SchizoRacism: Black Man in White America
I am an African American who converted to Judaism and became a citizen of Israel. I served in both the Israel Defense Forces (IDF) and United States Army. I am deeply interested in the psychosocial health of African American communities, and I hope to promote empowerment and healing in black communities worldwide. The primary goal of this essay is to empower people of color.
Recently, I created the term ‘SchizoRacism’ to describe a new mental disorder characterizing the African American community’s reactions to pathological racism, brutality, oppression, and discrimination. I hope ‘SchizoRacism’ will be added to the next Diagnostic & Statistical Manual of Mental Disorders (DSM-6).
Mental health treatments for African American communities have been negatively influenced by scientific racism. This form of racism refers to the use of ostensibly scientific or pseudo-scientific methodology to validate racist attitudes and racist systems. Scientific racism posits the existence of a racial hierarchy and justifies systems of racial supremacy.
I was inspired to create the ‘SchizoRacism’ disorder as a new mechanism to empower and support African American communities after watching the violent death of George Floyd.
George Floyd, a 46-year-old African American man, died on May 25, 2020, in Minneapolis, Minnesota, after being brutally restrained by a police officer for over eight minutes. Floyd’s death was captured on video and widely shared on social media, sparking outrage and protests across the United States and around the world. George Floyd’s tragic death highlighted the issue of police brutality and systemic racism within law enforcement agencies.
When I watched Floyd’s death, I experienced a ‘dark night of the soul’ wherein my psyche was flooded by pain, anguish, and despair coupled with an overwhelming inrush of dark racist energy from my unconscious mind.
This rush of negative psychological forces are a manifestation of the ‘SchizoRacism’ disorder which affects millions of people of color who are victimized by white racist hegemony. The death of George Floyd was like a psychological nuclear bomb dropping on the collective unconscious of people of color, reverberating around the world in aftershocks of reactive pain and suffering.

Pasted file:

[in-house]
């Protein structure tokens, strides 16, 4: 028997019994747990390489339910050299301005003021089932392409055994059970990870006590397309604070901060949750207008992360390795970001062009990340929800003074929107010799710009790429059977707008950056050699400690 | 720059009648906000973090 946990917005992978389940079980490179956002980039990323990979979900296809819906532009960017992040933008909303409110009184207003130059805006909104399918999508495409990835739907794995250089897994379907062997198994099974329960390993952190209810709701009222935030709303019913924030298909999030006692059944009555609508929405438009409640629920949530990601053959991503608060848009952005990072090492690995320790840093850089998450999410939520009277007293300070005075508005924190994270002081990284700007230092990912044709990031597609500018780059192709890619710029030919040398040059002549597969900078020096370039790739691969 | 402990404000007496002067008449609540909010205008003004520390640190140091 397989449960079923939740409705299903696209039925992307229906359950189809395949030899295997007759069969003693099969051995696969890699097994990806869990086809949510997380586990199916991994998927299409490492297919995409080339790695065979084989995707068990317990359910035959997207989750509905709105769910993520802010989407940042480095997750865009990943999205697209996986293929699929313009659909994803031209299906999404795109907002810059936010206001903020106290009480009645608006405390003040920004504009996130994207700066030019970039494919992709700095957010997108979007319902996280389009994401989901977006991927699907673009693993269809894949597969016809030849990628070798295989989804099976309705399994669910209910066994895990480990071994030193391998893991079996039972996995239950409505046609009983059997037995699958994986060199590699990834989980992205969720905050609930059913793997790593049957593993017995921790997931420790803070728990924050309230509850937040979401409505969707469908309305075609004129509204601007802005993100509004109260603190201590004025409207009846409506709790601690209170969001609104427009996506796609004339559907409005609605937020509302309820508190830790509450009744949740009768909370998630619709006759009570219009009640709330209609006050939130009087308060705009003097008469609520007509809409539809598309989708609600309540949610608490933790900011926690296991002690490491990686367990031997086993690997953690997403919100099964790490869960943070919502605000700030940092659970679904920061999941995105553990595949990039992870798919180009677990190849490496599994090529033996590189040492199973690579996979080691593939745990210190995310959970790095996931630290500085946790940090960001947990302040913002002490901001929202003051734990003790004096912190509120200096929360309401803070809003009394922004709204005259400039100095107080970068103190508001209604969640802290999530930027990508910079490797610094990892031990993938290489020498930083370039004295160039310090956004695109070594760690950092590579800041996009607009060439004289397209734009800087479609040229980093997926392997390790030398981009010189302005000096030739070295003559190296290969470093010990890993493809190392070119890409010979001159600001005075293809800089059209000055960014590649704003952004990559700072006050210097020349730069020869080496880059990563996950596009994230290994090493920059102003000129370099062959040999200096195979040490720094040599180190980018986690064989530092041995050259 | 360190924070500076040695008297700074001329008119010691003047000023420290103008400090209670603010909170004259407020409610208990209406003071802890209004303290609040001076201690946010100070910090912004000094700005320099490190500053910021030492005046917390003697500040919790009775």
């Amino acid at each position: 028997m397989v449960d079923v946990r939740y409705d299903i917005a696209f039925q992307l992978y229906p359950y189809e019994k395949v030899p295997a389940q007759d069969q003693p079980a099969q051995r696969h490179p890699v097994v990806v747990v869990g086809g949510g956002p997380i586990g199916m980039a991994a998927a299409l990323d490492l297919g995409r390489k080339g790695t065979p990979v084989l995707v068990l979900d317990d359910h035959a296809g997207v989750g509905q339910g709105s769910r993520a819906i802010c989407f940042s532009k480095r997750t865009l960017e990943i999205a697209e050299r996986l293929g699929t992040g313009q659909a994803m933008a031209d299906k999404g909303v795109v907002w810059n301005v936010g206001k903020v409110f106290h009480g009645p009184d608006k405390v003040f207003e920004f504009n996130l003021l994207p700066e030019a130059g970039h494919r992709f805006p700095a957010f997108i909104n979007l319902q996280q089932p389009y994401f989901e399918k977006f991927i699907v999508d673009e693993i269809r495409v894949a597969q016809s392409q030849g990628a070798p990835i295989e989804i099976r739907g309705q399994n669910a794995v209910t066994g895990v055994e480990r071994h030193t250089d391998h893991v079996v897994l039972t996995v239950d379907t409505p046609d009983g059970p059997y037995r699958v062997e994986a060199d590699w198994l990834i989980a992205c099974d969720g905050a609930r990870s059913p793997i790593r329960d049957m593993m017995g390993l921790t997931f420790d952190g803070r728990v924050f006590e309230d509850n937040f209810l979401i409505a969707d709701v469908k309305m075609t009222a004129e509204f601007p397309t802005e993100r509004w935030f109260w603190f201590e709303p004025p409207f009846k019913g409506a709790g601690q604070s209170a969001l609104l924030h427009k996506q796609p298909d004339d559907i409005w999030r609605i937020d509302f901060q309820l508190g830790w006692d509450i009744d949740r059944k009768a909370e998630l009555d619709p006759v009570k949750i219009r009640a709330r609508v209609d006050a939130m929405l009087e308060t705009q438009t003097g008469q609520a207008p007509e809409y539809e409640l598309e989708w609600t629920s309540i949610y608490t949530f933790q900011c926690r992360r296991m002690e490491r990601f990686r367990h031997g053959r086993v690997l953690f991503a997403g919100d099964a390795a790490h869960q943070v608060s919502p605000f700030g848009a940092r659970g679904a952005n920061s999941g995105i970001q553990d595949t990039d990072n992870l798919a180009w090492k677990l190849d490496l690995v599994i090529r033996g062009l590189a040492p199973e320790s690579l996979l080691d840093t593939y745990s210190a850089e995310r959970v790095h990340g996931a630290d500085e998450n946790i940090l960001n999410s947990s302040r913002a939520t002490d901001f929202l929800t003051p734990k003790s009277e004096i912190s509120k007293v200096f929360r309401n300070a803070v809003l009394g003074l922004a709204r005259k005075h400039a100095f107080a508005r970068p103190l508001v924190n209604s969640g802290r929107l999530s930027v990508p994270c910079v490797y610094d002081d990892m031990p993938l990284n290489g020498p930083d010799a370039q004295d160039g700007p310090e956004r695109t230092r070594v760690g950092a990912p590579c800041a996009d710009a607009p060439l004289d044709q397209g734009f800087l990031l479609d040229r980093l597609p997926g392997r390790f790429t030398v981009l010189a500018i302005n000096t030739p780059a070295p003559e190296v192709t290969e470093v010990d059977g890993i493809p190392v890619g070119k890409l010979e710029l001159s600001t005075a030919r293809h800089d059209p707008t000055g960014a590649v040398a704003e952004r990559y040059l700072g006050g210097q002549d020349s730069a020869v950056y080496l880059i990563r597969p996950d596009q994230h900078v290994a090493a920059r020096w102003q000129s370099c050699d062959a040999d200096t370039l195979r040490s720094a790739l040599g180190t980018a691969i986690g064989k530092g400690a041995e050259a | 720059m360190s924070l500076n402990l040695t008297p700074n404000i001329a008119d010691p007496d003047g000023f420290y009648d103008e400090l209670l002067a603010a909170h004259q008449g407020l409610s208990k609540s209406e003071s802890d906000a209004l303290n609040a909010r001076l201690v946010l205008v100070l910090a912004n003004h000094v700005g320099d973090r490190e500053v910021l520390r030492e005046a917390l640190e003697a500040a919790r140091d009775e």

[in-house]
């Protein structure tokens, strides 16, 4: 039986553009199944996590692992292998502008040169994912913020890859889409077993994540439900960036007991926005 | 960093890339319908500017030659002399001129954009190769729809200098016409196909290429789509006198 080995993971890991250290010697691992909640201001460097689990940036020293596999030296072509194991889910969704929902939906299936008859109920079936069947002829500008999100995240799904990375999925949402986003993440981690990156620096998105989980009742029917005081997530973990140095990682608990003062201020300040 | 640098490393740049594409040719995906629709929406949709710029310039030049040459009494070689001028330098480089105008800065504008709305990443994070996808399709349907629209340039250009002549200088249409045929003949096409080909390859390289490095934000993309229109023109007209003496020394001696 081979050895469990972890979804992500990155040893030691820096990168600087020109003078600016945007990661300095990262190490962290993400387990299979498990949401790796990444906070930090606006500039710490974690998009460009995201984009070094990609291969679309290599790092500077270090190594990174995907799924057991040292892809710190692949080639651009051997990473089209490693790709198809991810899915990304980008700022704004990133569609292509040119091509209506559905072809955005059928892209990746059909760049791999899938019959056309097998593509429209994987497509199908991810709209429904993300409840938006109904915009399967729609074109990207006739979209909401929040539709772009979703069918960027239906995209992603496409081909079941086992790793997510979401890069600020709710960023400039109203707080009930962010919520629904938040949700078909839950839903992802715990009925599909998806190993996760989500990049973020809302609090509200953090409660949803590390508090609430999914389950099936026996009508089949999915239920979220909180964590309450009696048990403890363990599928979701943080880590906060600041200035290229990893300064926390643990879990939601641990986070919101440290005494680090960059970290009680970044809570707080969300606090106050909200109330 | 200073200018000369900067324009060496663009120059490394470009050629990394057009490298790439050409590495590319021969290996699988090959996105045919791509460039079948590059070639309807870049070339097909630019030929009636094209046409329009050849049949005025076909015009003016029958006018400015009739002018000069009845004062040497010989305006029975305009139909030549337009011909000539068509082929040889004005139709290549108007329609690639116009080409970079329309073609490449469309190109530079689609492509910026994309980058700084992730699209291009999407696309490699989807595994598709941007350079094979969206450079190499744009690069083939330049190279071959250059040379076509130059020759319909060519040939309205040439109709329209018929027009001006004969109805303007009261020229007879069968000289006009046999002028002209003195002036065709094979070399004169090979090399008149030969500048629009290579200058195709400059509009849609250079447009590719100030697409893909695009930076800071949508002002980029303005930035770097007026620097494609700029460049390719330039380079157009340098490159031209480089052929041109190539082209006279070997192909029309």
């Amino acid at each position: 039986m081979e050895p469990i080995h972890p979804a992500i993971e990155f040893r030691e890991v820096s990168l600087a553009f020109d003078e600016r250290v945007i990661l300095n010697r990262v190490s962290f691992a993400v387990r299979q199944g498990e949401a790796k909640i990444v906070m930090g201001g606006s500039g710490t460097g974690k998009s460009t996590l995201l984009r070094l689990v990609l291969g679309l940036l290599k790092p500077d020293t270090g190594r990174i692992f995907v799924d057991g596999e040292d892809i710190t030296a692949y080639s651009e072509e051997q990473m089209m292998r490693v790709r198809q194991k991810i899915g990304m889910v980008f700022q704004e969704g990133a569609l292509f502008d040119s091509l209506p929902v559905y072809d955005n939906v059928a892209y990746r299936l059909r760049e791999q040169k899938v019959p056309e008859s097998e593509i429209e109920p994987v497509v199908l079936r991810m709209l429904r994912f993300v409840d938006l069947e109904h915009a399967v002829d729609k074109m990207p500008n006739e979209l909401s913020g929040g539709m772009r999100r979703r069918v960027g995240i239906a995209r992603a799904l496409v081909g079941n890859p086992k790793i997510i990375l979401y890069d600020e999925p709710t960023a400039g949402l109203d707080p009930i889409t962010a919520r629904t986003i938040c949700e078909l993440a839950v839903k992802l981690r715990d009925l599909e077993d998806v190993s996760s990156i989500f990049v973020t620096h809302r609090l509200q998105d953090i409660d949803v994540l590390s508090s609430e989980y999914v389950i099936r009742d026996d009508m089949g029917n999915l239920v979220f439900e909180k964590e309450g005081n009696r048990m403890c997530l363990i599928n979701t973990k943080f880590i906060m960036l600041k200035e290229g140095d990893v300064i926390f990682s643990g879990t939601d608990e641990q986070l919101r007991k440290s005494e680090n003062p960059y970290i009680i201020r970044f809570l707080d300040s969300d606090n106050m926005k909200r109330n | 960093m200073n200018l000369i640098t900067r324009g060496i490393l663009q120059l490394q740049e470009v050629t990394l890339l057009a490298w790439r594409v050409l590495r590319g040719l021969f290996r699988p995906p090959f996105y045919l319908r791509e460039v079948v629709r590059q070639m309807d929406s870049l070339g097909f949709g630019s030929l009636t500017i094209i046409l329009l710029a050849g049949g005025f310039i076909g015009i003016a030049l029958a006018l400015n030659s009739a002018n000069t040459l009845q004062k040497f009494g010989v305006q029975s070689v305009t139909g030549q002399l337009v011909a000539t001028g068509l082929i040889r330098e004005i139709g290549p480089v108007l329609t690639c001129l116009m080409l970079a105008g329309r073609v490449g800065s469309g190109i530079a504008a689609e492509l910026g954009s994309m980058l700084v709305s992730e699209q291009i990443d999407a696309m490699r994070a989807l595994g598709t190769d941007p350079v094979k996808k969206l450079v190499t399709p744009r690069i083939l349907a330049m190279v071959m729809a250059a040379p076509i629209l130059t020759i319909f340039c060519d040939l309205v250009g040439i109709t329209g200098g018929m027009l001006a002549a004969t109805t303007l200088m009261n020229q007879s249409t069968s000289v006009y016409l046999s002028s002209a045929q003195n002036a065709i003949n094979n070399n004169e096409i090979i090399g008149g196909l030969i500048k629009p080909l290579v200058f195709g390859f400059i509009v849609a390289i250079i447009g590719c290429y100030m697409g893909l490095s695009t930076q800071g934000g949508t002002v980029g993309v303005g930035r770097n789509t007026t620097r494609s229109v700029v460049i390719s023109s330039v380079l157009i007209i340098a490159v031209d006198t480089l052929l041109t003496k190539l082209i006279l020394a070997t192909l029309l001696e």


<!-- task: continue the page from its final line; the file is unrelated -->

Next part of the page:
The worldwide protests that followed George Floyd’s death were a call to action for change and progress. People from all walks of life took to the streets to demand an end to police brutality and systemic racism. These protests were peaceful at times, but there were also instances of violence and looting. These powerful protests were desperate attempts to heal the ‘SchizoRacism’ affecting some people of color who are being crushed by racism and oppression.
Mental health is an essential aspect of African Americans’ overall well-being. It involves emotional, psychological, and social well-being, and plays a crucial role in how black Americans think, feel, and behave.
Unfortunately, mental health issues are not given the necessary attention and care they deserve in African American communities. African Americans have been historically subjected to racism, discrimination, oppression, and social injustices, which have resulted in a negative impact on our mental health.
To empower black Americans, I have analyzed some of the challenges faced by African Americans in regard to our mental health, and I propose ‘SchizoRacism” as a new disorder that may affect some African Americans and other people of color.
We must employ imaginative and innovative approaches to improve the mental health of the 42 million African Americans who represent 13.2 percent of America’s population.
In order to heal black communities we must first heal the inner world of each black person. To heal the mind is to save a life. A mind is a terrible thing to waste.
This essay is part of a mental health series titled “Deeper than Sigmund Freud” that I am publishing in “The Blogs” of “The Times of Israel”.